and have a very similar, distinct shell shape. 

The fossil genus Ecphora (Fig. 29A-E), has 
been allocated to different muricid fami- 
lies [Rapanidae (Wenz, 1941); Thaididae 
(Petuch, 1988, in Ecphorinae Petuch); Muri- 
cidae (Ward & Gilinsky, 1988)]. The proto- 
conch of Ecphora cf. quadricostata (Say, 
1824) (Fig. 29C, D) is multispiral and counts 
about three smooth whorls, similar to Cronia 
and Dicathais, but lacks an outward-flaring lip 
and sinusigeral notch as does, for example, 
Nucella. Based on these criteria it could be- 
long to either the Ocenebrinae or the Rapani- 
nae. The shell ultrastructure consists of an 



aragonitic layer with crystal planes oriented 
perpendicular to growing edge (15-30%), an 
aragonitic layer with crystal planes oriented 
parallel to growing edge (25-35%), and a cal- 
cific layer (45-55%) (Fig. 29E). This type of 
shell ultrastructure is found in Nucella and re- 
lated taxa, such as Trochia and Porrería, but 
also in Concholepas and Dicathais. The shell 
of Ecphora (Fig. 29A, B) bears resemblance 
to both the ocenebrine Trochia (Fig. 28A, B) 
and the rapanines Dicathais (Fig. 9A, B) and 
Rapana (Fig. 25A). However, based on the 
absence of an outward-flaring lip and sinusig- 
eral notch, I place Ecphora provisionally in the 
Ocenebrinae. 

The protoconch and radula of Urosalpinx 
cinerea (Say, 1822) (Fig. 27E-G) are very 
similar to those of Nucella (Fig. 15C-F). Fur- 
ther studies of Urosalpinx species are likely to 
confirm a close tie with Nucella. Although 
Urosalpinx lacks a calcific outer layer 
(Petitjean, 1 965), it may belong in a clade with 
Nucella, Acanthina, Trochia, and Porrería. 

Radular Evolution in the Rapaninae 

Patterns of rapanine radular morphology 
are not usually congruent with present taxo- 
nomic classifications of rapanines and closely 
allied muricids (Bändel, 1984; Fujioka, 1985; 
Kool, 1987), because these classifications 
are based solely on shell morphology and are 
thus unreliable (see INTRODUCTION). Now 
that monophyly has been established for the 
Rapaninae, patterns in radular morphology 
can be discussed against a phylogenetic 
background. Comparisons between findings 
presented here and reports from the literature 
are discussed below in an order reflective of 
the branching sequence in the cladogram 
(Fig. 30). 

Clade A: Troschel (1866-1893) included 
Haustrum haustorium in the genus Polytropa 
( = Nucella), based on the width of the rachid- 
ian tooth. Cooke (1919) pointed out that the 
rachidian tooth in Haustrum (Fig. 1 1 D) is very 
different from the rachidian found in Nucella 
(Fig. 15F) and Porrería (Fig. 26E), and sug- 
gested that either Haustrum was the "progen- 
itor" of the Thais and Nucella groups (making 
a clear distinction between the "Nucella" 
group and the "Thais" group [pp. 103, 109]), 
or was derived from one of them. Later in the 
same paper, he stated that Haustrum is prim- 
itive. Troschel (1866-1893) suspected a 
close tie between Nucella and Acanthina but 



PHYLOGENY OF RAPANINAE 



243 



proclaimed separate generic status for both 
taxa. The position of Nucella, Acanthina and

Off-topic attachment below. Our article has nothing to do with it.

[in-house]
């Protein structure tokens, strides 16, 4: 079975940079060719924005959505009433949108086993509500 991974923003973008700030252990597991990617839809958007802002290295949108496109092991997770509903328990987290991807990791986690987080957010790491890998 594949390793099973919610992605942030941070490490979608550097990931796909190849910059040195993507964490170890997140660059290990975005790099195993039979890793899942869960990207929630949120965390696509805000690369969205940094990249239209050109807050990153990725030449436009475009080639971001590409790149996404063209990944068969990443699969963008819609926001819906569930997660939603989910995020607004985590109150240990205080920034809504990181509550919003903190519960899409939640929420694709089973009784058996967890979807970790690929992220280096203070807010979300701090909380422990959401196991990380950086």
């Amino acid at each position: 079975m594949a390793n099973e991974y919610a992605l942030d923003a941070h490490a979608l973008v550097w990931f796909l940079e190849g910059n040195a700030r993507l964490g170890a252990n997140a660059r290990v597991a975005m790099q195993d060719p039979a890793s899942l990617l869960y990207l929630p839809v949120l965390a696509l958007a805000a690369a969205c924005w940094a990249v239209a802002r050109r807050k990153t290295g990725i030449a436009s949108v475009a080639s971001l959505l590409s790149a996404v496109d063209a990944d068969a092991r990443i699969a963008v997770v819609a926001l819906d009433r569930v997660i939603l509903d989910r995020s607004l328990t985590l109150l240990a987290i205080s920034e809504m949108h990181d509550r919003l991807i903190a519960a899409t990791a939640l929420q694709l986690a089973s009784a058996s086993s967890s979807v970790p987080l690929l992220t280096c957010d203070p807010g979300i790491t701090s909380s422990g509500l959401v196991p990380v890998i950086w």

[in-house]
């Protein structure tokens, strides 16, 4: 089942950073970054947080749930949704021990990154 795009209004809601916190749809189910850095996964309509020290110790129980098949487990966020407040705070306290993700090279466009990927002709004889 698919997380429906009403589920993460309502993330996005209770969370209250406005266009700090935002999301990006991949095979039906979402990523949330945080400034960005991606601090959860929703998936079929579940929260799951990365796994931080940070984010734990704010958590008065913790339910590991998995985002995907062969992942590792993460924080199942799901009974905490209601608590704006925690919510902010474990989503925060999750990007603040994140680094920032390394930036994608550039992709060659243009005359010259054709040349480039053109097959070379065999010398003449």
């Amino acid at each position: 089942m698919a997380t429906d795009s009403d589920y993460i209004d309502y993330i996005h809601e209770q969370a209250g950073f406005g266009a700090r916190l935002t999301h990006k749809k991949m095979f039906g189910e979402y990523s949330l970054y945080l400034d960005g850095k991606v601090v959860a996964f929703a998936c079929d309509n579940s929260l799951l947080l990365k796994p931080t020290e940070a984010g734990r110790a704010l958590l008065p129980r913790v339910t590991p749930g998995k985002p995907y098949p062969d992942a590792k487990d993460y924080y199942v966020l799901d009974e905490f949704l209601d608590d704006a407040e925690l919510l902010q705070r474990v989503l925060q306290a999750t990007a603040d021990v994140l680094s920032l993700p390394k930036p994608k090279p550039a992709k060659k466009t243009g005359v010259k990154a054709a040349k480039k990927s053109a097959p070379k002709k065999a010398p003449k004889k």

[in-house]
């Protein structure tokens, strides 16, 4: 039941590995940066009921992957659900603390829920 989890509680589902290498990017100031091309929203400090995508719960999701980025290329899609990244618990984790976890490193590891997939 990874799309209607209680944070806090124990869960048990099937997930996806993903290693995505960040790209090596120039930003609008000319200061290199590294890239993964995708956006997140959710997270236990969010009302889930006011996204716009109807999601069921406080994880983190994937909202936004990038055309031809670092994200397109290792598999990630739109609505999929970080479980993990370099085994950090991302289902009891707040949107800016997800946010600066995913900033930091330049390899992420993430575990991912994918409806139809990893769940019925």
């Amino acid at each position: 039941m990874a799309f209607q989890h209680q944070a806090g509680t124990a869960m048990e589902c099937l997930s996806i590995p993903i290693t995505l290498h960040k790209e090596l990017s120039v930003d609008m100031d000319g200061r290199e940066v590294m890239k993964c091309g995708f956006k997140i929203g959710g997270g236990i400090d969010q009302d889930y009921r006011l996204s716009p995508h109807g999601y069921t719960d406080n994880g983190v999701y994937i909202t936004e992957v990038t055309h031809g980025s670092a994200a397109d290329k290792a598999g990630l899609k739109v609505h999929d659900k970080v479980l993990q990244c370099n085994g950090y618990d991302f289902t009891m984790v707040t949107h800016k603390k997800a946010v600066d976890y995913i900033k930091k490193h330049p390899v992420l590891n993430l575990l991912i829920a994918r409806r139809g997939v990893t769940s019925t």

Haustrum on the cladogram (Fig. 30) is 
largely congruent with both Troschel's and 
Cooke's conclusions. 

According to Cooke (1919) and Wu (1968) 
there are some similarities between the bases 
of the rachidian teeth of Morula and Nucella, 
suggesting a relatively close tie between 
these two genera. Bändel (1984) noted close 
similarity between the radula of Ocenebra er- 
inacea and a Morula radula depicted by Cer- 
nohorsky (1969). These conclusions are not 
supported by the branching pattern in the cla- 
dogram. Kool (1993) has shown the high de- 
gree of similarity in radular morphology be- 
tween Ocenebra and Nucella. 

Clade C: Cymia (Fig. 8H) is considered a 
"link between Morula and Thais" by Cooke 
(1919) who based this conclusion on radular 
resemblances among these three genera. 
Cymia has a radular morphology somewhat 
atypical of rapanines and, derived from the 
cladogram, is the most primitive member of 
the rapanines examined herein. 

Tanaka (1958) deemed the rachidian tooth 
of Rapana (Fig. 25C) to be very similar to that 
of Purpura (Fig. 18D). I do not agree; the 
rachidian of Rapana has three large cusps 
and no marginal area, or marginal cusp, 
whereas Purpura has a wide marginal area 
with well-developed denticles and a pro- 
nounced marginal cusp. 

Clade D: Troschel (1866-1893) placed 
Nassa (Fig. 13G) close to Plicopurpura (as 
'Tatellipurpura") (Fig. 17E), based on rachid- 
ian tooth morphology. Cooke (1919) dis- 
agreed, placing Nassa close to Vexilla (Fig. 
23C). Furthermore, Cooke (1919) placed the 
genera Rapana, Concholepas, Pinaxia, and 
Drupa close to Thais. I agree with Cooke on 
the close evolutionary relationship between 
Nassa and Vexilla, and the close ties among 
the other four taxa, although Rapana and 
Concholepas are located at the base of Clade 
D. 

Cooke (1919) considered the morphology 
of the rachidian tooth in the genus Plicopur- 
pura (Fig. 17E) distinct enough to justify sep- 
aration of this genus (as "Patellipurpura Dall") 
from Thais (Fig. 20F) (and, presumably, from 
Purpura). My conclusions are in agreement 
with those of Cooke (Kool, 1988b). Cooke 
also stated that the rachidian tooth morphol- 
ogy must be primitive, based on the distribu- 
tion of this genus (occurring on both sides of 



the Panamic Isthmus). I do not agree with this 
statement; the rachidian tooth morphology of 
Plicopurpura is unique and should be consid- 
ered as derived. 

Clade F: Authors generally agree that the 
rachidian teeth of Cronia (Fig. 8D) and Morula 
(Fig. 12G) are extremely similar (Cooke, 
1919), and that Morula and Drupa (Fig. IOC) 
are more distantly related than their shell mor-